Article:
Lesser-Included Offense Determination
Delaware law prescribes a two-fold test for determining whether a lesser-included offense instruction is appropriate in a given case. First, the lesser-included offense must be included in the greater-charged offense.6 In Wiggins' case, the parties agree that Assault in the First Degree is an included offense of Attempted Murder.7 Second, there must be “a rational basis in the evidence for a verdict acquitting the defendant of the offense charged and convicting the defendant of the included offense.” 8 The trial judge's rational-basis determination is at issue in this appeal.
Evidence Supports Instruction
The State submits that the evidence at trial was as suggestive of assault as it was of an attempt to commit murder for several reasons. First, there was no apparent motive for the shooting. Second, Quiles and Wiggins were strangers. Third, there was no indication of animus between them, and no indication of an incident occurring in the club that prompted the shooting later in the parking lot. Fourth, the shooting occurred during a general melee involving a number of young men in varying states of intoxication and that could be described as a bar room brawl. Finally, although Quiles' injuries were serious, he was not shot in vital areas of his body.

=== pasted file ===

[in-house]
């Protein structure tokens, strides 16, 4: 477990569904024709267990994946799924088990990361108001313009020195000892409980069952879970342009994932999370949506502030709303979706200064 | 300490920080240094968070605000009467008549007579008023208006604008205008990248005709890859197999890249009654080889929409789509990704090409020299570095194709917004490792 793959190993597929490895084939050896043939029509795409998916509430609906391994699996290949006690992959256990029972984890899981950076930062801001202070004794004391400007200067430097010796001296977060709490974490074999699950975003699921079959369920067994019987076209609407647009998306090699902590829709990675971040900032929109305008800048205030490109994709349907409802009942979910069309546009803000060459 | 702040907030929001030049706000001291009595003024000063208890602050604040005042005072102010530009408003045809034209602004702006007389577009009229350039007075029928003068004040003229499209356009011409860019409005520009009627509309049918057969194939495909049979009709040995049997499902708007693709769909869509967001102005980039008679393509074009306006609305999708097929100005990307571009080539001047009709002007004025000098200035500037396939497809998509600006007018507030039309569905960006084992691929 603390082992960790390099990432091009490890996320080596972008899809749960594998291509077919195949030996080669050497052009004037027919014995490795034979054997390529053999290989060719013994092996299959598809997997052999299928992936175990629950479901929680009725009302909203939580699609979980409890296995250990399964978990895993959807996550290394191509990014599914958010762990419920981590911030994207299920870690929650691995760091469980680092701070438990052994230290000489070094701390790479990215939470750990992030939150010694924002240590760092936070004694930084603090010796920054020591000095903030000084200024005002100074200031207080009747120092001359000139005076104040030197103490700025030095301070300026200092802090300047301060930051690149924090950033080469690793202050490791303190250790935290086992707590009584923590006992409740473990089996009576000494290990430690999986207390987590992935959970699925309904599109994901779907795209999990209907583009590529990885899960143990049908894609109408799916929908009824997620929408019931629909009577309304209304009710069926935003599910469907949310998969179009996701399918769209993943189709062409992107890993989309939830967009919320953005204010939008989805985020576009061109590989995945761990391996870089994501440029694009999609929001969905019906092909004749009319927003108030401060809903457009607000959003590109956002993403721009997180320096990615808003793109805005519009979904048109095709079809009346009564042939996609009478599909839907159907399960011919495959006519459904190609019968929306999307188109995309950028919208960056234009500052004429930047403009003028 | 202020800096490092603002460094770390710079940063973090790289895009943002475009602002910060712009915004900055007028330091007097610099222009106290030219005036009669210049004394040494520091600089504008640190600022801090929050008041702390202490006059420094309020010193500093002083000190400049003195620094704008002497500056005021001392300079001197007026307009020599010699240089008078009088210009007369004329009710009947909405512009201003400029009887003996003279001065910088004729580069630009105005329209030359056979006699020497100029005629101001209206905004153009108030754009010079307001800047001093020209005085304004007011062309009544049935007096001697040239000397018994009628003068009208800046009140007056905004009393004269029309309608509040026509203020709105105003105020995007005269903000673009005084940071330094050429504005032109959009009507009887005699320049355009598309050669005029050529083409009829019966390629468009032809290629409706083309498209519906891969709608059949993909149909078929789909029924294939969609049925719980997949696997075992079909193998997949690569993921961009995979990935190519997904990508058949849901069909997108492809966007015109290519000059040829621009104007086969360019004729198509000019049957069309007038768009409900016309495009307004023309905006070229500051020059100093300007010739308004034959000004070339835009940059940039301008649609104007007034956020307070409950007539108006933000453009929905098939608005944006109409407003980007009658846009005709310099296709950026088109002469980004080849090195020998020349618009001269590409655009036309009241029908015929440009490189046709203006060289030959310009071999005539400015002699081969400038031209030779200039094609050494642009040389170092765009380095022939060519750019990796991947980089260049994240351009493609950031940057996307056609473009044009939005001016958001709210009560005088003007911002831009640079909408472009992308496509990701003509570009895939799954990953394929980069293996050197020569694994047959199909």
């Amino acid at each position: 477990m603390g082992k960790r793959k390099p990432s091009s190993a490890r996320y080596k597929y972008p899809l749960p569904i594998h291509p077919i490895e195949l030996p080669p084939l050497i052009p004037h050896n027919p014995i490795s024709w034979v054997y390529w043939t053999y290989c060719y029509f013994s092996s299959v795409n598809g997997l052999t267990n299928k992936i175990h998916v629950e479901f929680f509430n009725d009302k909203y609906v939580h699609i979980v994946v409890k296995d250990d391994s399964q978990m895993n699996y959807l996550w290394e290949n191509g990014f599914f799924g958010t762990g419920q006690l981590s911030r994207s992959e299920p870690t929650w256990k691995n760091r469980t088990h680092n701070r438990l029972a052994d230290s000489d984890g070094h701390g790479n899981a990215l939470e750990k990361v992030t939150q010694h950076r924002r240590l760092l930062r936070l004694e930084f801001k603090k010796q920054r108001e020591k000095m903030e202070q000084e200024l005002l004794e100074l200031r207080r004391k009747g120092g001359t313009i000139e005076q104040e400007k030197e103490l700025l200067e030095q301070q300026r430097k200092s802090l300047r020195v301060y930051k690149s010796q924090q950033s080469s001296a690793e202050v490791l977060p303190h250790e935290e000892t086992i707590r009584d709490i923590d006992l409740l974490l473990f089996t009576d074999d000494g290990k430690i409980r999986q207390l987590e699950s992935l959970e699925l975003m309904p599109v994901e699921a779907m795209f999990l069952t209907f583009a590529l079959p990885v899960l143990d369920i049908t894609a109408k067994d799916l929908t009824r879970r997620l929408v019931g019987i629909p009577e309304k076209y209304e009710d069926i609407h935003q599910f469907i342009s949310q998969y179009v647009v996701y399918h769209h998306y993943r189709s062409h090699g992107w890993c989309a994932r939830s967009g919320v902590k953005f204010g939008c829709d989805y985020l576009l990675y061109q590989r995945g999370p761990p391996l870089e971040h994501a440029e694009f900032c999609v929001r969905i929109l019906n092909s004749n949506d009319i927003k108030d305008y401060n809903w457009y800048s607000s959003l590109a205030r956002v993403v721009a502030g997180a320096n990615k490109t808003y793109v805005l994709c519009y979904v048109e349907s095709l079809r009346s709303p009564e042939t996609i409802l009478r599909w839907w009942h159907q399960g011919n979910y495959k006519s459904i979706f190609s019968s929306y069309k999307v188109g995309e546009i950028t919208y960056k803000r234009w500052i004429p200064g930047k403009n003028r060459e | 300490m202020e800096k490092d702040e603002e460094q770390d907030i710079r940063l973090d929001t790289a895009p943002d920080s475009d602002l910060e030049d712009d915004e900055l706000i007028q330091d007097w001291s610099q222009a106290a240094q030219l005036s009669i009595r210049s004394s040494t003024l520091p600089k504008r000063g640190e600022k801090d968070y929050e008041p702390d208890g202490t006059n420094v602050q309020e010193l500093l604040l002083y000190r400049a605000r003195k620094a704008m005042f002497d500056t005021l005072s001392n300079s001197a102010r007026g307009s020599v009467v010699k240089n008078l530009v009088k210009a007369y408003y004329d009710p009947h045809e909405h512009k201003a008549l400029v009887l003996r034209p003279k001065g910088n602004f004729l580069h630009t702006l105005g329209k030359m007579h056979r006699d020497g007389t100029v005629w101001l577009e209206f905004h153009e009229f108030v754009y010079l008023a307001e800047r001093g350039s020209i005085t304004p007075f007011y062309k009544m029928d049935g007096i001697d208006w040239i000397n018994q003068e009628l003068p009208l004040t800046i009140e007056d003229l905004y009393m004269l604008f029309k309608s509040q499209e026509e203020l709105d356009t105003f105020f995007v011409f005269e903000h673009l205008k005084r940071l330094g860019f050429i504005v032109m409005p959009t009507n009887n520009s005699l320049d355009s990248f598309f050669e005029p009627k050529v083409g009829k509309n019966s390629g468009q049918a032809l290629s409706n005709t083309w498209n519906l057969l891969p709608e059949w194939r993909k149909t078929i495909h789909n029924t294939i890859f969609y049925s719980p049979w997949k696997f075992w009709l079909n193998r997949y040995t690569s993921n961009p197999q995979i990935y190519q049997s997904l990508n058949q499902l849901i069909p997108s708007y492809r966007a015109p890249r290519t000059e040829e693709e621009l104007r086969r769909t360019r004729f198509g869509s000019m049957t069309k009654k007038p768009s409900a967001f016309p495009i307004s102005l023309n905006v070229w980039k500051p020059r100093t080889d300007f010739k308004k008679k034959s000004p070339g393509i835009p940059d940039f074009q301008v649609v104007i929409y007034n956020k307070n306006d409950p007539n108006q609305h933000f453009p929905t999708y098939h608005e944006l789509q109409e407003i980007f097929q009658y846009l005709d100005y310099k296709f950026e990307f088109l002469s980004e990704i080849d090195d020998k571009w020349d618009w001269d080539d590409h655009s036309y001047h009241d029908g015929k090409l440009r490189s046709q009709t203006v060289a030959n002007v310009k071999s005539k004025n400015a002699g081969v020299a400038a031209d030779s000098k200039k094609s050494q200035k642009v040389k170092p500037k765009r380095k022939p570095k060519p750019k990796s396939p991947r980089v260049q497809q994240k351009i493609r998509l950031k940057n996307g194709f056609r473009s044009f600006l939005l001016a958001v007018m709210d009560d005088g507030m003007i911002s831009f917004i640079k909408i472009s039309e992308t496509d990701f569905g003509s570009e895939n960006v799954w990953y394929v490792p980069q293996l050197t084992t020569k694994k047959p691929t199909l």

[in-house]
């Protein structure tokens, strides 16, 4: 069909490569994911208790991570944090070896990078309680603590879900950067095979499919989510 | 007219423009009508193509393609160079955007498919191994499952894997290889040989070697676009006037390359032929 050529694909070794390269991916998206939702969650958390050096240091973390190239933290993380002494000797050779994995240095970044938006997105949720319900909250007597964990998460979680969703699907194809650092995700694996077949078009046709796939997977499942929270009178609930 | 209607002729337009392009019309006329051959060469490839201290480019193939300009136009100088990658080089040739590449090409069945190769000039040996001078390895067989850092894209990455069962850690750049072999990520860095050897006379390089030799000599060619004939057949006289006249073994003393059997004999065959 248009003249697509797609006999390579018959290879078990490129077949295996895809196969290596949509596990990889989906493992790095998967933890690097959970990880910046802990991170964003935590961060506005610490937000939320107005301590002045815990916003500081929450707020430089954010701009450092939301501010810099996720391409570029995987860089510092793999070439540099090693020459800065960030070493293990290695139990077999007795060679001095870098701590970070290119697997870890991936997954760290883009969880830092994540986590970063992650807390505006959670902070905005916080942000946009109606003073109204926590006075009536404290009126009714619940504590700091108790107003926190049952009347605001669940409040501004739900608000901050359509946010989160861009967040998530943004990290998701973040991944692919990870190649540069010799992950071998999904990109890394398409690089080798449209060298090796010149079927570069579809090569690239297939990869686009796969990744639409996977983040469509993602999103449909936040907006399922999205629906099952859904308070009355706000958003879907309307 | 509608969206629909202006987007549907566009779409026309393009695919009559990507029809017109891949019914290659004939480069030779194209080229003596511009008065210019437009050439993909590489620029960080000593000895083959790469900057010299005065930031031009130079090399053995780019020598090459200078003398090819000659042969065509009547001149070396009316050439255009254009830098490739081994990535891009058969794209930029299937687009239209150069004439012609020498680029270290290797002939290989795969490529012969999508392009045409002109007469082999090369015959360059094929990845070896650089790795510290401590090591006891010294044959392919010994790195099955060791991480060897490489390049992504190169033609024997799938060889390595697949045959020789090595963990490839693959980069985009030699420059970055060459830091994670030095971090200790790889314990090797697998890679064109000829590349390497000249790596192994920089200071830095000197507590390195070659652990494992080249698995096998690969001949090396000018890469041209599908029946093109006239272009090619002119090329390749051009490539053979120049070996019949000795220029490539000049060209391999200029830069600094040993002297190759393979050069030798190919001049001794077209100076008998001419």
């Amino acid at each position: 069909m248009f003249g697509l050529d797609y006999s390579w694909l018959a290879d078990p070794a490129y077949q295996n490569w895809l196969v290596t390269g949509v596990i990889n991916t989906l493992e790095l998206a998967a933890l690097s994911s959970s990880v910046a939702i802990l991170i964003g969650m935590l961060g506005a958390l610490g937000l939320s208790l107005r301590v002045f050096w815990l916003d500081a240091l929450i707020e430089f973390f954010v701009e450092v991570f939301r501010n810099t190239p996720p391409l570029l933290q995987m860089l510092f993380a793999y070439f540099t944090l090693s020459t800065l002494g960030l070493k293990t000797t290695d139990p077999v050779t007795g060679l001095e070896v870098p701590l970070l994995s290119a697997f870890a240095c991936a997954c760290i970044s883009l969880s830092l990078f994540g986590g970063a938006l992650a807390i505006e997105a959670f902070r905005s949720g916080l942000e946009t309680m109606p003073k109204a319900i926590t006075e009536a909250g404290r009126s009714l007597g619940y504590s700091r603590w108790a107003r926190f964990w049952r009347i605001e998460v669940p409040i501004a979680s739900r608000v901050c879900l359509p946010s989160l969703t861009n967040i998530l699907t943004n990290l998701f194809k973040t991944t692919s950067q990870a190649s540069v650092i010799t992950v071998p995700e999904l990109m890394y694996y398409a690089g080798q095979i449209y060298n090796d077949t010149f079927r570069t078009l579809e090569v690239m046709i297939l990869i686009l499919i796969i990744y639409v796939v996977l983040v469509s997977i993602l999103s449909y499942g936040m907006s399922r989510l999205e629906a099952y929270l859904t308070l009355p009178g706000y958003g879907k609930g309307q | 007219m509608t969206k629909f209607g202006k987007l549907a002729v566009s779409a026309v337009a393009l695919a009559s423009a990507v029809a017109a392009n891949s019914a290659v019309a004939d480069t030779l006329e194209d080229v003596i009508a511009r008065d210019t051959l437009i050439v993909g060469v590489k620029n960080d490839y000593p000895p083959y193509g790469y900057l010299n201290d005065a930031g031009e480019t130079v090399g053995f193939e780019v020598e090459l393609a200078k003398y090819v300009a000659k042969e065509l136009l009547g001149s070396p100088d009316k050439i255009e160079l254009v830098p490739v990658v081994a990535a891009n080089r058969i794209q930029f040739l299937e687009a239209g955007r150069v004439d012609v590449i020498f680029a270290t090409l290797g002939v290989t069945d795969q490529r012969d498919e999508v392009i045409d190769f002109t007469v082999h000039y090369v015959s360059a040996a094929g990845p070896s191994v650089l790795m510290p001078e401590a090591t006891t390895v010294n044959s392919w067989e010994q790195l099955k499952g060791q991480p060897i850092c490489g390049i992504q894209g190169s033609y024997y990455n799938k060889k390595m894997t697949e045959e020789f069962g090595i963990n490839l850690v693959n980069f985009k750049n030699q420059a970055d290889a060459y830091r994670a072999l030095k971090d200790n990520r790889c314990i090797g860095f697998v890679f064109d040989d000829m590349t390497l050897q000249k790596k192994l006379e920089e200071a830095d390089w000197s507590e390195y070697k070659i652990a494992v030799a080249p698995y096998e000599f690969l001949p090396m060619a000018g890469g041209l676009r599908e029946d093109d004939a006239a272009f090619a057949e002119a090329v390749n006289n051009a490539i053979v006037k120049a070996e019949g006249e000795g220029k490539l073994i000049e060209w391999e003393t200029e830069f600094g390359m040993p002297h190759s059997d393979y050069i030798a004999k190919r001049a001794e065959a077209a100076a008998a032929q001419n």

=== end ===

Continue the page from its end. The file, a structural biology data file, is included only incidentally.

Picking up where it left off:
We hold that the trial court correctly ruled that the evidence provided a rational basis to instruct the jury on Assault in the First Degree. In this case, the difference between Attempted Murder and Assault in the First Degree was the shooter's state of mind. On the facts of this case, a reasonable juror could have concluded that while the State had proven beyond a reasonable doubt that Wiggins was the shooter, it did not prove that he intended to kill Quiles.9
The judgments of the Superior Court are affirmed.
1. See Webb v. State, 663 A.2d 452, 463 n. 15 (Del.1995).
2. State v. Cox, 851 A.2d 1269, 1273 (Del.2003).
3. Id. at 1275.
4. Id. at 1274.
5. Beck v. Alabama, 447 U.S. 625, 633, 100 S.Ct. 2382, 65 L.Ed.2d 392 (1980).
6. Del.Code Ann. tit. 11, § 206(b) (2001).
7. See Del.Crim.Code with Commentary (1973).
8. Del.Code Ann. tit. 11, § 206(c). See Ward v. State, 575 A.2d 1156, 1159 (Del.1990).
9. Henry v. State, 805 A.2d 860, 864 (Del.2002).
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Docket No: No. 592, 2005.
Decided: June 26, 2006
Court: Supreme Court of Delaware.